Media Guidelines in the Home

The first step towards reforming and defining your family's media standard is setting healthy boundaries. There will always be gray areas, of course – after all, the Bible, our ultimate standard of right and wrong, doesn't specifically address every contemporary media and entertainment offering. That doesn't change the fact that the Bible is still the best place to start looking for an appropriate foundation for your entertainment choices. If you can use Scripture to establish sound moral standards while also keeping a finger on the pulse of the media and staying apprised of your children's critical thinking skills, you'll be well on your way to devising appropriate standards for your home.

Start by deciding how much you want to shield your teens from mainstream entertainment, and to what extent you'd like to discuss popular media phenomena with them. Try to strike a healthy balance between the two. Once you've reached that stage, put your ideas in writing. Develop the equivalent of a "family constitution" as it relates to entertainment habits in your home. If it's possible to include some sounds ideas and suggestions made by your kids, this will their buy-in and ownership of the parameters. Once it's been drafted, post it on your refrigerator door. Make it clear that it applies to all members of the family and stick to your guns when violations occur.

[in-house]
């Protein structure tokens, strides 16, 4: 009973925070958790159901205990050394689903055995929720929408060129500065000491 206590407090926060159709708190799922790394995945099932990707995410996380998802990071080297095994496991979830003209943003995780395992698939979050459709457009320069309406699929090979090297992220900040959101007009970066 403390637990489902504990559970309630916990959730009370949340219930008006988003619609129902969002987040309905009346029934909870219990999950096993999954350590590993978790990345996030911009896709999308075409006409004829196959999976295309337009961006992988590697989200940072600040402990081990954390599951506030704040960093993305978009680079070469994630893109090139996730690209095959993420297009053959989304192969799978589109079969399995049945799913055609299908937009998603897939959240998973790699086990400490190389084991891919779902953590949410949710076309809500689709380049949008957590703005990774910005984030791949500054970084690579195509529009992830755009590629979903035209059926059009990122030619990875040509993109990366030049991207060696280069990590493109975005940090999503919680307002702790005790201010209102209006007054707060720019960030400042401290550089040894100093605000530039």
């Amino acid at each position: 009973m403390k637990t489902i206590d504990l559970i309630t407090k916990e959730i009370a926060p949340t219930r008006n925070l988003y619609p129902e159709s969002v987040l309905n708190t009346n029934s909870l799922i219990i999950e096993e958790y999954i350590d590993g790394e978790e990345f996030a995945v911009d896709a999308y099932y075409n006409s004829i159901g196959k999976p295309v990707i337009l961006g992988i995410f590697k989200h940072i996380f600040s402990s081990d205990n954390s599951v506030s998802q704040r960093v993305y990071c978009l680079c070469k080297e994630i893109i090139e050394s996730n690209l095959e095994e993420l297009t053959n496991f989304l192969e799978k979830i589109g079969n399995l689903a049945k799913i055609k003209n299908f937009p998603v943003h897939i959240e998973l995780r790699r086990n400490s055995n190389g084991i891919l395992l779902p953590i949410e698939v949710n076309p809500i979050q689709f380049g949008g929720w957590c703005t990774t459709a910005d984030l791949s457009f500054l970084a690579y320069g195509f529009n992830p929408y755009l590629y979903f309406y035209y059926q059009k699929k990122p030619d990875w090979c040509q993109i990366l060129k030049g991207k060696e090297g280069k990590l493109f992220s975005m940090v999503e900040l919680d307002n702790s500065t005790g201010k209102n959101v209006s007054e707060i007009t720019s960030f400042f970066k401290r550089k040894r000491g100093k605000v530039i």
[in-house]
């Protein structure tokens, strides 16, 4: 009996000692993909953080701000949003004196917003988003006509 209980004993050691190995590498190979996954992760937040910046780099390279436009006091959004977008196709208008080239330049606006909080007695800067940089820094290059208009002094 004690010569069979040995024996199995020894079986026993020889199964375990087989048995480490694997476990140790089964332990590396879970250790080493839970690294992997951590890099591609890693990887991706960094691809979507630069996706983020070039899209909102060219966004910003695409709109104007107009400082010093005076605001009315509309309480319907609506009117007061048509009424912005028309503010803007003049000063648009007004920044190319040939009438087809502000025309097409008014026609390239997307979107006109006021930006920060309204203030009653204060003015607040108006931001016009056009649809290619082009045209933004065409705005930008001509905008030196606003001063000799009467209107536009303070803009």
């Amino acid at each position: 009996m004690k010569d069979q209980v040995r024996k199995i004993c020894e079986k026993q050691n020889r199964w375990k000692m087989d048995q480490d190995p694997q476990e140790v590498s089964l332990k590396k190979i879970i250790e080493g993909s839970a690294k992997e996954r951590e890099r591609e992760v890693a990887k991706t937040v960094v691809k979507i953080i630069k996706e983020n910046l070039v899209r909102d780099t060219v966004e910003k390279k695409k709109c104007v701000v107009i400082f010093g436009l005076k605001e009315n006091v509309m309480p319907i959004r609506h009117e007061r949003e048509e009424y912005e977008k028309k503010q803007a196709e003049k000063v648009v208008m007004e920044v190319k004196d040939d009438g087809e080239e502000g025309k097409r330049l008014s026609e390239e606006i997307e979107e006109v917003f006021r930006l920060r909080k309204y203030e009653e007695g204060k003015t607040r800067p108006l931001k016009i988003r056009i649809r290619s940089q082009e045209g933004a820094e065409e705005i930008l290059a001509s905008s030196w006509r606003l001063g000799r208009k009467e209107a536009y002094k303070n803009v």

We should add that it's important for you and your spouse be on the same page as you lovingly lay down the law. After all, it will be up to both of you to enforce it. If the two of you don't share the same vision for entertainment purity, you're going to have a bigger task on your hands. It can be even more difficult if you're a single parent whose child spends time with a permissive ex-spouse. If that's your situation, you need to request that your rules be respected, pray for everyone involved, and when to get help from a neutral third party as mediator.